Assembly Line - Meaning, Importance, Types & Example
Published in Operations and Supply Chain Terms category by MBA Skool Team
What is Assembly Line?
Assembly line is a process in manufacturing for production of goods where smaller products are assembled at different steps in a sequence to produce the final product. In assembly line production, the main product moves from stage one to the end stage in a defined sequence. In most cases, an assembly line is a partial automated process, and at each stage there might be a human intervention. Assembly line is very common and mostly seen in manufacturing industries. It is very commonly seen in the automobile manufacturing where in automated robotic arms assemble a complete car in a sequence of pre-defined steps.
Manufacturing of goods or products is a lengthy process as it requires several smaller parts to be assembled together. Smaller parts when attached or assembled in a particular sequence of stages leads to formation of the finished product. Assembly line production ensures that there are multiple stages defined in the manufacturing process, and at each stage a smaller part is attached.
Once all stages are completed, the finished product or the assembled product is created. The workers at every stage at stationary and are experts at assembling their small part. The line or the conveyor belt is used to take the product to the next stage.
Assembly line production is an important mechanism to have increased productivity and maximize efficiency of the product being manufactured. A streamlined manufacturing process enables workers to work in tandem at their respective stage. Use of a conveyor belt or line ensures that the product is taken to every subsequent stage for assembly of the next smaller part.
Types of Assembly Line Methods
Depending upon the arrangement, design, stages, production need etc there are different ways to have assembly line production processes. Some of them are:
1. Modular process
This process involves having parallel assembly lines producing multiple smaller products simultaneously.
At the end of each assembly line, all lines or smaller products are merged to produce the finished final product.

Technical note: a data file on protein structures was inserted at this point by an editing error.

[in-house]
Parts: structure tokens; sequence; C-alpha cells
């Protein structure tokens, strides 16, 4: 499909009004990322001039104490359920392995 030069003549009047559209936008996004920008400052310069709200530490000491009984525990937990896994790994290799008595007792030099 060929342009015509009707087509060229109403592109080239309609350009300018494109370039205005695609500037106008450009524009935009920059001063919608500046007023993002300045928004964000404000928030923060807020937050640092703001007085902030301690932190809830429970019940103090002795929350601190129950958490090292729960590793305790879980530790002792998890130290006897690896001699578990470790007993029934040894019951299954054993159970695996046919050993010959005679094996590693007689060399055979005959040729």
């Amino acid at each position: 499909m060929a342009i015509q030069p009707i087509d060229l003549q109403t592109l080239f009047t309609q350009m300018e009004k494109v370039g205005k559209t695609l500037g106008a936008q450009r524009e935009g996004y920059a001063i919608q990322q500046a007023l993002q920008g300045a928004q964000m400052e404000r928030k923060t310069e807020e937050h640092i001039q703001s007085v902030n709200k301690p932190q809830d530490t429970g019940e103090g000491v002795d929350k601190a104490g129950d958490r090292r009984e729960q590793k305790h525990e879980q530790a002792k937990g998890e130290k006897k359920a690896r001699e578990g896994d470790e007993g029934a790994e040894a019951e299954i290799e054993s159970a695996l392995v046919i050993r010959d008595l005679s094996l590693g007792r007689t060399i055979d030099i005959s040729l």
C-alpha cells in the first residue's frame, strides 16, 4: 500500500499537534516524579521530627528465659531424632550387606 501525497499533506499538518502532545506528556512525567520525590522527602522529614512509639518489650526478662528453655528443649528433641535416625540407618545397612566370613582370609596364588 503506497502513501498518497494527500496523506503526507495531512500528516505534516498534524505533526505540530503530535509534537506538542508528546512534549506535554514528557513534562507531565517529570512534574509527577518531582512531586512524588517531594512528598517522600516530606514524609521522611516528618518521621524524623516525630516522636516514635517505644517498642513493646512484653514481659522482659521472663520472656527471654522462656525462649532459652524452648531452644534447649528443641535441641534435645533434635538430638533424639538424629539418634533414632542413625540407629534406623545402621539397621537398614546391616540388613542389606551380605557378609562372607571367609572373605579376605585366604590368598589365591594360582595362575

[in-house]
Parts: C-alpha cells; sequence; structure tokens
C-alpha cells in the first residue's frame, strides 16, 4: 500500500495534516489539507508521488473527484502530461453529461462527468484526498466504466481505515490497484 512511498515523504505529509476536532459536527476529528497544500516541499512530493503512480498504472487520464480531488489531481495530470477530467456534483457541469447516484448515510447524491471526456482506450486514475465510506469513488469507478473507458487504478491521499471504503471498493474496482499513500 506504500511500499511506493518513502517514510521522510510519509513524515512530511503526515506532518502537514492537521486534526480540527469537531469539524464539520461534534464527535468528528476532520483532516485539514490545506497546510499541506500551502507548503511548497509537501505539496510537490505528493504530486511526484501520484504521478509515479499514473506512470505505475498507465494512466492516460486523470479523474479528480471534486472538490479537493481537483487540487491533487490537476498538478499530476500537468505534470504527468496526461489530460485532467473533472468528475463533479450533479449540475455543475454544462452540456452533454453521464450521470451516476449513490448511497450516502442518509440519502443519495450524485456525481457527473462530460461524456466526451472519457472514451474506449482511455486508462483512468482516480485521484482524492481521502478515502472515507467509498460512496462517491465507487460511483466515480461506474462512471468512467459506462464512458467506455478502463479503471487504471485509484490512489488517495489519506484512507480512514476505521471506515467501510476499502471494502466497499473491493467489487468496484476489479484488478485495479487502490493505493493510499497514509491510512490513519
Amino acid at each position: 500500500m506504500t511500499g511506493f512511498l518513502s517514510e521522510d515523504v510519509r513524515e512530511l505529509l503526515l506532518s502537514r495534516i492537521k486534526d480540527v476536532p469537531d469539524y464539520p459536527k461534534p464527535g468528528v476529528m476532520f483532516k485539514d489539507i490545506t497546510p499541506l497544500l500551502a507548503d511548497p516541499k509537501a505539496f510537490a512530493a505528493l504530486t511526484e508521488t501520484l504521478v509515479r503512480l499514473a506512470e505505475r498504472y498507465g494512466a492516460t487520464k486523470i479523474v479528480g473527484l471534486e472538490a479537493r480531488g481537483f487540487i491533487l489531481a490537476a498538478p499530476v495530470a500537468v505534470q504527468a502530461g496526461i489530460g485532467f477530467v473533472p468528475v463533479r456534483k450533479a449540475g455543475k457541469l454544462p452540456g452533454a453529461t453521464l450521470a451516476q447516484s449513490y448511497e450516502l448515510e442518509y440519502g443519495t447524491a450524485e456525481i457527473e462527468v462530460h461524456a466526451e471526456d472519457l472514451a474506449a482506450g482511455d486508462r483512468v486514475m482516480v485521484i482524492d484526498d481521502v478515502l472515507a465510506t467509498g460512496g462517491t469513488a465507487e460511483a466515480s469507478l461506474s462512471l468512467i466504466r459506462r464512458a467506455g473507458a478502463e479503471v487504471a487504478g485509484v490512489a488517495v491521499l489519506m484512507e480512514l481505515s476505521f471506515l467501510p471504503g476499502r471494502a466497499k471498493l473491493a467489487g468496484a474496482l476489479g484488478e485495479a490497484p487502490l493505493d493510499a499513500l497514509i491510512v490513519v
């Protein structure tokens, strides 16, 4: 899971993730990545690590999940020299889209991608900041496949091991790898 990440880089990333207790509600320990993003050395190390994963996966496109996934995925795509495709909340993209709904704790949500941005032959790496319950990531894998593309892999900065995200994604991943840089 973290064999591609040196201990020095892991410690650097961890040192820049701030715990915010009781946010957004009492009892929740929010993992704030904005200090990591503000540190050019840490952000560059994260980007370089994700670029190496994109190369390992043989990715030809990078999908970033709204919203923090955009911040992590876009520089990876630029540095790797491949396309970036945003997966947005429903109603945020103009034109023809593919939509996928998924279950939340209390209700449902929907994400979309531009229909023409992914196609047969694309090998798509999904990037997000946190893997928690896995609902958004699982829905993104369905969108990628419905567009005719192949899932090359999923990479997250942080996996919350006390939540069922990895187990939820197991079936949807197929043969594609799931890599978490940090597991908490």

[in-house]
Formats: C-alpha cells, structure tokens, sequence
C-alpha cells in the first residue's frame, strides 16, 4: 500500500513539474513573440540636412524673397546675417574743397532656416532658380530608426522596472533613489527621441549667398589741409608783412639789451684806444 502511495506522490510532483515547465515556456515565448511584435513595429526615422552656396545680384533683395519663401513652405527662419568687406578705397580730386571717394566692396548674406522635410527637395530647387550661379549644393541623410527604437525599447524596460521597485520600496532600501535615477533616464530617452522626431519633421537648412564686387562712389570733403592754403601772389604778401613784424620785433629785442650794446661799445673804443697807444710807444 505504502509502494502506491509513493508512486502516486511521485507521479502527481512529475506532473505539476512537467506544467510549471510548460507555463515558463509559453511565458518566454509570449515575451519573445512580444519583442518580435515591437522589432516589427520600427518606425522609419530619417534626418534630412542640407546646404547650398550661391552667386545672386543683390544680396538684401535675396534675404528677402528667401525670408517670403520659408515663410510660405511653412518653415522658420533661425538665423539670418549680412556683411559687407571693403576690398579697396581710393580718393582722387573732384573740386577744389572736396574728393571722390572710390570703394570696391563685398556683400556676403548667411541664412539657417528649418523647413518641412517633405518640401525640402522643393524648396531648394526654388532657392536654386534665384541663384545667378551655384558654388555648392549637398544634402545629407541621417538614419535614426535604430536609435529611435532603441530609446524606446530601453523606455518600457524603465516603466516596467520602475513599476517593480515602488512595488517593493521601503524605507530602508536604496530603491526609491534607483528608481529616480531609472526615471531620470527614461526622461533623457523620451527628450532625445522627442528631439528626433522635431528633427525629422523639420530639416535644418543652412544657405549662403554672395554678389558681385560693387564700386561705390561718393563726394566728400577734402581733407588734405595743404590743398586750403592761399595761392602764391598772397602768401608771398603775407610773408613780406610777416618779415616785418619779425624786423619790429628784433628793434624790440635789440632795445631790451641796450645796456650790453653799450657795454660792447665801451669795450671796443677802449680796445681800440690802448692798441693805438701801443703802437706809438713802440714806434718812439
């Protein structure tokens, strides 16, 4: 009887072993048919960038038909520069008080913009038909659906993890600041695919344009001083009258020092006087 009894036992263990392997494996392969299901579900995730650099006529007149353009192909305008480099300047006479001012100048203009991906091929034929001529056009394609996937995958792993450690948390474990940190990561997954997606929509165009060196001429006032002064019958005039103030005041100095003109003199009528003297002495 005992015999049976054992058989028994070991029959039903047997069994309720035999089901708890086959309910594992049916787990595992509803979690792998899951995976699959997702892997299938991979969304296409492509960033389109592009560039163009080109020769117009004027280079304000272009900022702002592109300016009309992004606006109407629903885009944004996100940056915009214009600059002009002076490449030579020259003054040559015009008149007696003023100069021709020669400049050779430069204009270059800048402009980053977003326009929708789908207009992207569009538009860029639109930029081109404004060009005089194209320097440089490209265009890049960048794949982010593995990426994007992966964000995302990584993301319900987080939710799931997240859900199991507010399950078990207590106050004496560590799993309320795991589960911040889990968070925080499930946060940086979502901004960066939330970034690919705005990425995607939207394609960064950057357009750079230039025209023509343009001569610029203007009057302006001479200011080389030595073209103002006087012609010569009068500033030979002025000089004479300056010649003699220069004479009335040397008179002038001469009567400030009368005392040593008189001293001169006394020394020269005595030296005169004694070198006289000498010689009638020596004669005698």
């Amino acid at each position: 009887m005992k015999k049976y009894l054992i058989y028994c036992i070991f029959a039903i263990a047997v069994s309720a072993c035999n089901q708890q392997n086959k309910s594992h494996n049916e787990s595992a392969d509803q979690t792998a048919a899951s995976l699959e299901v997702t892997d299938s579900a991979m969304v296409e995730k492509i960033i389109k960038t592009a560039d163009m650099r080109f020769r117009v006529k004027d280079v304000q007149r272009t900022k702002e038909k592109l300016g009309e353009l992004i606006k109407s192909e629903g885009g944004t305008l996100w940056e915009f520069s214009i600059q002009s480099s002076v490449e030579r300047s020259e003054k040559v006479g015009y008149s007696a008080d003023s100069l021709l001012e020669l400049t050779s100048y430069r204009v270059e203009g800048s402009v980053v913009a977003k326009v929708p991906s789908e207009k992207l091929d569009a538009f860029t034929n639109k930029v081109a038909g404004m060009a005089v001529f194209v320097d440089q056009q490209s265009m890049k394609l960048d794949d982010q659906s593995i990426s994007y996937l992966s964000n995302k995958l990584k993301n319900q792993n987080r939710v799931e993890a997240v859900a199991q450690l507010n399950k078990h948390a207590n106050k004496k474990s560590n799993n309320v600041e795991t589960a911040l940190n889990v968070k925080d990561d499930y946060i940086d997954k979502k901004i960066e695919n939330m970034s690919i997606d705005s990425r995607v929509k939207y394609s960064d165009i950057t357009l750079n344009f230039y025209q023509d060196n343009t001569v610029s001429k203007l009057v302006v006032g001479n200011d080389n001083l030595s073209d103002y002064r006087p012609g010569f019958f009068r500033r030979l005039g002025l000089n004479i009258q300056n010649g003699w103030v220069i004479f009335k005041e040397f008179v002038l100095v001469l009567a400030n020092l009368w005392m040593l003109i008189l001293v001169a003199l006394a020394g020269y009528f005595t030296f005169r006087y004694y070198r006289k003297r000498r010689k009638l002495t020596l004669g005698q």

2. Cell Manufacturing
This method of assembly line uses machines which can perform multiple tasks at a single stage, rather than having a separate stage for every step required.
3. Team production
This method involved teams to participate at different stages & final quality check stages to ensure that the finished product is of high quality.
The different teams are responsible and accountable for their own set of steps within a stage and then handover to the next team.
4. U Shaped Assembly Line
In this method, instead of a straight line of production, there is a U shaped or curved line, where workers stand between the curves. This ensures better communication between adjacent stages of production.
Advantages of Assembly Line
Some benefits of using assembly line production are:
1. Time to manufacture goods have reduced.
2. Higher efficiency of output as each stage is driven by an expert worker.
3. Assembly line enhanced by concepts like JIT or just in time ensure a streamlined, smooth & continuous flow of production.
4. People management has become easier as each worker has their role clearly defined and is unique from other workers working at different stages of production.
Assembly Line Example
A very common and well known example is car manufacturing where a lot of parts are assembled one by one to create the final automobile. The process can start from engine fitting and then the car moves to chassis assembly. From there it is moved to a stage where the overall car body is assembled through various operations including doors, windows etc.
Then next step can be painting and coating the car with required color before it moves to installation of seats and other interior instrumentation. After that other final things can be assembled and completed before the car can go in testing stage.
Hence, this concludes the definition of Assembly Line along with its overview.
This article has been researched & authored by the Business Concepts Team. It has been reviewed & published by the MBA Skool Team. The content on MBA Skool has been created for educational & academic purpose only.
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